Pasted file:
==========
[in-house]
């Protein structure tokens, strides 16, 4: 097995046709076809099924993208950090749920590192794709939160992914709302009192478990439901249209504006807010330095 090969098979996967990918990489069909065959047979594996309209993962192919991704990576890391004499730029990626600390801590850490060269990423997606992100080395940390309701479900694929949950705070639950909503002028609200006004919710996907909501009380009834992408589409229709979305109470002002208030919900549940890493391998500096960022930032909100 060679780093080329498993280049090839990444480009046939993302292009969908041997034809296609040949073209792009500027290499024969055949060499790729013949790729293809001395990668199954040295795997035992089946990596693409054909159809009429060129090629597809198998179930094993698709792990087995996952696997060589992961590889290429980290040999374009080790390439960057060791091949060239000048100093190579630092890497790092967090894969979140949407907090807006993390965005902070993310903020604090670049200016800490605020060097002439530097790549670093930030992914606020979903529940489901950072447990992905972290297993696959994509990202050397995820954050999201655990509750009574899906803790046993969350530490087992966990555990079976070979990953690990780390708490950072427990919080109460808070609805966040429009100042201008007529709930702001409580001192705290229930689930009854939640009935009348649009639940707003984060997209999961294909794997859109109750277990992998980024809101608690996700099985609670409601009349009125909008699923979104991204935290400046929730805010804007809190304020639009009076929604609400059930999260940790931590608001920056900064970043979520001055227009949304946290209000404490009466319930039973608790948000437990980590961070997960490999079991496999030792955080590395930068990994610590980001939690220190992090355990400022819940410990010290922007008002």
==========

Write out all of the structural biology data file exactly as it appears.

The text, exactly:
[in-house]
């Protein structure tokens, strides 16, 4: 097995046709076809099924993208950090749920590192794709939160992914709302009192478990439901249209504006807010330095 090969098979996967990918990489069909065959047979594996309209993962192919991704990576890391004499730029990626600390801590850490060269990423997606992100080395940390309701479900694929949950705070639950909503002028609200006004919710996907909501009380009834992408589409229709979305109470002002208030919900549940890493391998500096960022930032909100 060679780093080329498993280049090839990444480009046939993302292009969908041997034809296609040949073209792009500027290499024969055949060499790729013949790729293809001395990668199954040295795997035992089946990596693409054909159809009429060129090629597809198998179930094993698709792990087995996952696997060589992961590889290429980290040999374009080790390439960057060791091949060239000048100093190579630092890497790092967090894969979140949407907090807006993390965005902070993310903020604090670049200016800490605020060097002439530097790549670093930030992914606020979903529940489901950072447990992905972290297993696959994509990202050397995820954050999201655990509750009574899906803790046993969350530490087992966990555990079976070979990953690990780390708490950072427990919080109460808070609805966040429009100042201008007529709930702001409580001192705290229930689930009854939640009935009348649009639940707003984060997209999961294909794997859109109750277990992998980024809101608690996700099985609670409601009349009125909008699923979104991204935290400046929730805010804007809190304020639009009076929604609400059930999260940790931590608001920056900064970043979520001055227009949304946290209000404490009466319930039973608790948000437990980590961070997960490999079991496999030792955080590395930068990994610590980001939690220190992090355990400022819940410990010290922007008002």